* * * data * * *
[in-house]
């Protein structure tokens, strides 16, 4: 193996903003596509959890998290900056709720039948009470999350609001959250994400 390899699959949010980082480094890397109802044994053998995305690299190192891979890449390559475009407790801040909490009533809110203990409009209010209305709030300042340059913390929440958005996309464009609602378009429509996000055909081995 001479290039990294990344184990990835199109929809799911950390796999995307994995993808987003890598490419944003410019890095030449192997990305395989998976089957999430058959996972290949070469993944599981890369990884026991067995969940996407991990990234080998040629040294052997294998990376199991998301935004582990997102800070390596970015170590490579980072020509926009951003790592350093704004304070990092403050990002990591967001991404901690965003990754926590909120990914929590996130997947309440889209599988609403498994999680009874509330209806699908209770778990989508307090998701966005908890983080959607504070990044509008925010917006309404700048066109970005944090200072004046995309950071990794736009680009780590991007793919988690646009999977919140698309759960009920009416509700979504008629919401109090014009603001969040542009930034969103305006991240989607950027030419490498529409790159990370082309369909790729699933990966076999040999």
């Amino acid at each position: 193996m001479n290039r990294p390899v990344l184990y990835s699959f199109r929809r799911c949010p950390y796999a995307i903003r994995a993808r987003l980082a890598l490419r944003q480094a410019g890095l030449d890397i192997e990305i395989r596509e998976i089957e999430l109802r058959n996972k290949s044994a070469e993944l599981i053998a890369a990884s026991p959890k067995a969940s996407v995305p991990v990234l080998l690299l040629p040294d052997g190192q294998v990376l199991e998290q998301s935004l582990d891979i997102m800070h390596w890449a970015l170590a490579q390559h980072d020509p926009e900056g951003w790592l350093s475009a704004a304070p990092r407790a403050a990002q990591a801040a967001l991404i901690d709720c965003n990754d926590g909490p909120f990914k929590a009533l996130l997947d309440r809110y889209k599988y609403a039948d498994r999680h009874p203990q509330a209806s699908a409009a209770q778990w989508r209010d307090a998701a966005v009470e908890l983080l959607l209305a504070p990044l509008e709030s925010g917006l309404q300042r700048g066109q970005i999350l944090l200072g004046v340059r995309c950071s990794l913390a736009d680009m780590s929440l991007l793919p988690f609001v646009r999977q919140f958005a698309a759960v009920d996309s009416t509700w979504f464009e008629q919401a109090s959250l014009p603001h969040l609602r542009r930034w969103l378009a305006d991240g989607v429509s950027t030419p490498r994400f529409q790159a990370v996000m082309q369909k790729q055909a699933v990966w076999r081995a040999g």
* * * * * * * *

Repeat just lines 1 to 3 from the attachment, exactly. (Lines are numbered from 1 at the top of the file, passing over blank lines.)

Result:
[in-house]
């Protein structure tokens, strides 16, 4: 193996903003596509959890998290900056709720039948009470999350609001959250994400 390899699959949010980082480094890397109802044994053998995305690299190192891979890449390559475009407790801040909490009533809110203990409009209010209305709030300042340059913390929440958005996309464009609602378009429509996000055909081995 001479290039990294990344184990990835199109929809799911950390796999995307994995993808987003890598490419944003410019890095030449192997990305395989998976089957999430058959996972290949070469993944599981890369990884026991067995969940996407991990990234080998040629040294052997294998990376199991998301935004582990997102800070390596970015170590490579980072020509926009951003790592350093704004304070990092403050990002990591967001991404901690965003990754926590909120990914929590996130997947309440889209599988609403498994999680009874509330209806699908209770778990989508307090998701966005908890983080959607504070990044509008925010917006309404700048066109970005944090200072004046995309950071990794736009680009780590991007793919988690646009999977919140698309759960009920009416509700979504008629919401109090014009603001969040542009930034969103305006991240989607950027030419490498529409790159990370082309369909790729699933990966076999040999």
């Amino acid at each position: 193996m001479n290039r990294p390899v990344l184990y990835s699959f199109r929809r799911c949010p950390y796999a995307i903003r994995a993808r987003l980082a890598l490419r944003q480094a410019g890095l030449d890397i192997e990305i395989r596509e998976i089957e999430l109802r058959n996972k290949s044994a070469e993944l599981i053998a890369a990884s026991p959890k067995a969940s996407v995305p991990v990234l080998l690299l040629p040294d052997g190192q294998v990376l199991e998290q998301s935004l582990d891979i997102m800070h390596w890449a970015l170590a490579q390559h980072d020509p926009e900056g951003w790592l350093s475009a704004a304070p990092r407790a403050a990002q990591a801040a967001l991404i901690d709720c965003n990754d926590g909490p909120f990914k929590a009533l996130l997947d309440r809110y889209k599988y609403a039948d498994r999680h009874p203990q509330a209806s699908a409009a209770q778990w989508r209010d307090a998701a966005v009470e908890l983080l959607l209305a504070p990044l509008e709030s925010g917006l309404q300042r700048g066109q970005i999350l944090l200072g004046v340059r995309c950071s990794l913390a736009d680009m780590s929440l991007l793919p988690f609001v646009r999977q919140f958005a698309a759960v009920d996309s009416t509700w979504f464009e008629q919401a109090s959250l014009p603001h969040l609602r542009r930034w969103l378009a305006d991240g989607v429509s950027t030419p490498r994400f529409q790159a990370v996000m082309q369909k790729q055909a699933v990966w076999r081995a040999g």